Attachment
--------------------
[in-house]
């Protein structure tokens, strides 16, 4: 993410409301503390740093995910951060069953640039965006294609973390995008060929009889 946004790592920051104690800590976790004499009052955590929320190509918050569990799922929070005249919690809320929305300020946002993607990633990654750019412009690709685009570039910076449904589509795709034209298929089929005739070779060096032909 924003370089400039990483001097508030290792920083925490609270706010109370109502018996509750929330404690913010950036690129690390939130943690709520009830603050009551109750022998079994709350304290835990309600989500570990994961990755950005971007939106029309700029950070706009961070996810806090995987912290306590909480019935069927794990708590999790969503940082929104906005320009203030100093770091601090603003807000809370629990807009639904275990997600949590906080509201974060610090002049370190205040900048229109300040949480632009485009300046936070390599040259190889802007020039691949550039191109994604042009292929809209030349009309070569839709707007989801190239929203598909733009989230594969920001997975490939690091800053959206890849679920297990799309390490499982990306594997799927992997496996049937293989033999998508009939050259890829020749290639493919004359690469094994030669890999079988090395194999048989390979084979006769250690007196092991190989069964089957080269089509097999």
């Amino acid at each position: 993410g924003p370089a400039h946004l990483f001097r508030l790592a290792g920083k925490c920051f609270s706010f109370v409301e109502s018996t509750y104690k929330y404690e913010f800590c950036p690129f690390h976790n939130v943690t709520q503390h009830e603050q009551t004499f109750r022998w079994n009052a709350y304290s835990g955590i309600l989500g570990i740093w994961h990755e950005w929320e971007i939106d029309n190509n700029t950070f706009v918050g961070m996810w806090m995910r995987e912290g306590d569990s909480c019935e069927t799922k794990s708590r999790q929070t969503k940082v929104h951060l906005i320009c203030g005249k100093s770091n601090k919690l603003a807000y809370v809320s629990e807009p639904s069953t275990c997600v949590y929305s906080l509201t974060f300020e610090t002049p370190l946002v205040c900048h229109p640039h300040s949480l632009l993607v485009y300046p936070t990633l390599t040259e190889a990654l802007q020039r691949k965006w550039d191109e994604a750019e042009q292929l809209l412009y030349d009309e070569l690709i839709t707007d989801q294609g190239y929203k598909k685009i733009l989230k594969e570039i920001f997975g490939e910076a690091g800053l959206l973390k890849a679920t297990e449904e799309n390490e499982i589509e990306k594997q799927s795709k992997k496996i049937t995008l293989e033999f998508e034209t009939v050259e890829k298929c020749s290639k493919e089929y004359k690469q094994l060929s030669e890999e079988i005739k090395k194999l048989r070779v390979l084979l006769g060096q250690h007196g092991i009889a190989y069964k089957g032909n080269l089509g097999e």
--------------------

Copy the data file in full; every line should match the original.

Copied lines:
[in-house]
């Protein structure tokens, strides 16, 4: 993410409301503390740093995910951060069953640039965006294609973390995008060929009889 946004790592920051104690800590976790004499009052955590929320190509918050569990799922929070005249919690809320929305300020946002993607990633990654750019412009690709685009570039910076449904589509795709034209298929089929005739070779060096032909 924003370089400039990483001097508030290792920083925490609270706010109370109502018996509750929330404690913010950036690129690390939130943690709520009830603050009551109750022998079994709350304290835990309600989500570990994961990755950005971007939106029309700029950070706009961070996810806090995987912290306590909480019935069927794990708590999790969503940082929104906005320009203030100093770091601090603003807000809370629990807009639904275990997600949590906080509201974060610090002049370190205040900048229109300040949480632009485009300046936070390599040259190889802007020039691949550039191109994604042009292929809209030349009309070569839709707007989801190239929203598909733009989230594969920001997975490939690091800053959206890849679920297990799309390490499982990306594997799927992997496996049937293989033999998508009939050259890829020749290639493919004359690469094994030669890999079988090395194999048989390979084979006769250690007196092991190989069964089957080269089509097999």
């Amino acid at each position: 993410g924003p370089a400039h946004l990483f001097r508030l790592a290792g920083k925490c920051f609270s706010f109370v409301e109502s018996t509750y104690k929330y404690e913010f800590c950036p690129f690390h976790n939130v943690t709520q503390h009830e603050q009551t004499f109750r022998w079994n009052a709350y304290s835990g955590i309600l989500g570990i740093w994961h990755e950005w929320e971007i939106d029309n190509n700029t950070f706009v918050g961070m996810w806090m995910r995987e912290g306590d569990s909480c019935e069927t799922k794990s708590r999790q929070t969503k940082v929104h951060l906005i320009c203030g005249k100093s770091n601090k919690l603003a807000y809370v809320s629990e807009p639904s069953t275990c997600v949590y929305s906080l509201t974060f300020e610090t002049p370190l946002v205040c900048h229109p640039h300040s949480l632009l993607v485009y300046p936070t990633l390599t040259e190889a990654l802007q020039r691949k965006w550039d191109e994604a750019e042009q292929l809209l412009y030349d009309e070569l690709i839709t707007d989801q294609g190239y929203k598909k685009i733009l989230k594969e570039i920001f997975g490939e910076a690091g800053l959206l973390k890849a679920t297990e449904e799309n390490e499982i589509e990306k594997q799927s795709k992997k496996i049937t995008l293989e033999f998508e034209t009939v050259e890829k298929c020749s290639k493919e089929y004359k690469q094994l060929s030669e890999e079988i005739k090395k194999l048989r070779v390979l084979l006769g060096q250690h007196g092991i009889a190989y069964k089957g032909n080269l089509g097999e």